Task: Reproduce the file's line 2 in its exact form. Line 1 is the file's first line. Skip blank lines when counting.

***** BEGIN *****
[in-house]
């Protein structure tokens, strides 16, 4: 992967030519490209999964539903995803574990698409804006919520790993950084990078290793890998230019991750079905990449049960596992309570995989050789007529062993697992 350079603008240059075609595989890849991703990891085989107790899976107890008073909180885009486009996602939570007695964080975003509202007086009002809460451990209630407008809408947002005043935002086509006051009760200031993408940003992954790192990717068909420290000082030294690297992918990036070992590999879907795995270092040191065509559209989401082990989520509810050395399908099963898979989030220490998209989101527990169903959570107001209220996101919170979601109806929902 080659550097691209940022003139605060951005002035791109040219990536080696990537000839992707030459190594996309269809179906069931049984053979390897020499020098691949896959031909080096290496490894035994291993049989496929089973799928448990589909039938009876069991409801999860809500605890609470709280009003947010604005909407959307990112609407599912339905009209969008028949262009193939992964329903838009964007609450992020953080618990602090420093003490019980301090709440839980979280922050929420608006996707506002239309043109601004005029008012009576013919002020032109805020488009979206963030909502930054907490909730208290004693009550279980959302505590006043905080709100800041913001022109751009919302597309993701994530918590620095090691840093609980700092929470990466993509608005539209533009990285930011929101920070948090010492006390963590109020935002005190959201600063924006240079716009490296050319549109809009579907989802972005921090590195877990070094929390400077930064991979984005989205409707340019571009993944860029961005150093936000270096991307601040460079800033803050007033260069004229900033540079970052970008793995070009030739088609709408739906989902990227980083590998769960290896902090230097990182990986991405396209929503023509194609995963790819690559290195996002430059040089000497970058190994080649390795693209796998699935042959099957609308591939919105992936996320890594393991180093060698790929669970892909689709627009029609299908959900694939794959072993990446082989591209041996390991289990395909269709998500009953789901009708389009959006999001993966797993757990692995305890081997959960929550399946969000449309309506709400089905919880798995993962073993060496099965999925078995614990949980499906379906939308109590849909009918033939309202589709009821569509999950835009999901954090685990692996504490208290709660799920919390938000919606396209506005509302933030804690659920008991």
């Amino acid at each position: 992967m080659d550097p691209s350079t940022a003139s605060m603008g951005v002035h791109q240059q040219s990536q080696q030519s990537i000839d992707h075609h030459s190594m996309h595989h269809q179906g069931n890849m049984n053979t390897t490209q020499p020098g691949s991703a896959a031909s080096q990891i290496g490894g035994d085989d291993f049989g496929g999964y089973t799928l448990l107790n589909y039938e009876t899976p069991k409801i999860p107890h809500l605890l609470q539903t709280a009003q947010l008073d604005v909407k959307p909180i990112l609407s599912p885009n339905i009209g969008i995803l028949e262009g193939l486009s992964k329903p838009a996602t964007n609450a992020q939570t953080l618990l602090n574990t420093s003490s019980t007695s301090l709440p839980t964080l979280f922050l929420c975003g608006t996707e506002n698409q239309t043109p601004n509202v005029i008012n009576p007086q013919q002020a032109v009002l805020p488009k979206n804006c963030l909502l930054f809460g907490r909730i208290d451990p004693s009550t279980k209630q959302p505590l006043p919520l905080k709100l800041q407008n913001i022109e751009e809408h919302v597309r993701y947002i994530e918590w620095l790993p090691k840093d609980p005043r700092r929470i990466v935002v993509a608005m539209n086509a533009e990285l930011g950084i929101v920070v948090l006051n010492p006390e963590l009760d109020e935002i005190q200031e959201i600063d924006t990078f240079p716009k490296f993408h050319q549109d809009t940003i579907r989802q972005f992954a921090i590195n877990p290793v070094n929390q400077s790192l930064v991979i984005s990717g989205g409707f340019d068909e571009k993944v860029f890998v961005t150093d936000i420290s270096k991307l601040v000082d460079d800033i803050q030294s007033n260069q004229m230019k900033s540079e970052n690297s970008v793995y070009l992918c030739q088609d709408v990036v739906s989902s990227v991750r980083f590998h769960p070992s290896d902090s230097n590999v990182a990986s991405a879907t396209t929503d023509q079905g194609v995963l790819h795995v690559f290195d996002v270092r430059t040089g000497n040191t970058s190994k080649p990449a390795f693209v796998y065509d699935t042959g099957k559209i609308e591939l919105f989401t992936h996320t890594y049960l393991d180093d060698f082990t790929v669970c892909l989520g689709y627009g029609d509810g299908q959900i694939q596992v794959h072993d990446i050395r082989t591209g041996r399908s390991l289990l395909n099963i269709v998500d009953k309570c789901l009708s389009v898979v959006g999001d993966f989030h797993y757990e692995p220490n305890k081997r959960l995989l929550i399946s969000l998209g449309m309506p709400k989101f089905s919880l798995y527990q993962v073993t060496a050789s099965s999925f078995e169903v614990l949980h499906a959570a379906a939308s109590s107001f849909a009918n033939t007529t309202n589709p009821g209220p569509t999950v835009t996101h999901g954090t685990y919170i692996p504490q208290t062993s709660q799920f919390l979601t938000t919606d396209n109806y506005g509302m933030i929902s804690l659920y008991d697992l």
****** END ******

């Protein structure tokens, strides 16, 4: 992967030519490209999964539903995803574990698409804006919520790993950084990078290793890998230019991750079905990449049960596992309570995989050789007529062993697992 350079603008240059075609595989890849991703990891085989107790899976107890008073909180885009486009996602939570007695964080975003509202007086009002809460451990209630407008809408947002005043935002086509006051009760200031993408940003992954790192990717068909420290000082030294690297992918990036070992590999879907795995270092040191065509559209989401082990989520509810050395399908099963898979989030220490998209989101527990169903959570107001209220996101919170979601109806929902 080659550097691209940022003139605060951005002035791109040219990536080696990537000839992707030459190594996309269809179906069931049984053979390897020499020098691949896959031909080096290496490894035994291993049989496929089973799928448990589909039938009876069991409801999860809500605890609470709280009003947010604005909407959307990112609407599912339905009209969008028949262009193939992964329903838009964007609450992020953080618990602090420093003490019980301090709440839980979280922050929420608006996707506002239309043109601004005029008012009576013919002020032109805020488009979206963030909502930054907490909730208290004693009550279980959302505590006043905080709100800041913001022109751009919302597309993701994530918590620095090691840093609980700092929470990466993509608005539209533009990285930011929101920070948090010492006390963590109020935002005190959201600063924006240079716009490296050319549109809009579907989802972005921090590195877990070094929390400077930064991979984005989205409707340019571009993944860029961005150093936000270096991307601040460079800033803050007033260069004229900033540079970052970008793995070009030739088609709408739906989902990227980083590998769960290896902090230097990182990986991405396209929503023509194609995963790819690559290195996002430059040089000497970058190994080649390795693209796998699935042959099957609308591939919105992936996320890594393991180093060698790929669970892909689709627009029609299908959900694939794959072993990446082989591209041996390991289990395909269709998500009953789901009708389009959006999001993966797993757990692995305890081997959960929550399946969000449309309506709400089905919880798995993962073993060496099965999925078995614990949980499906379906939308109590849909009918033939309202589709009821569509999950835009999901954090685990692996504490208290709660799920919390938000919606396209506005509302933030804690659920008991």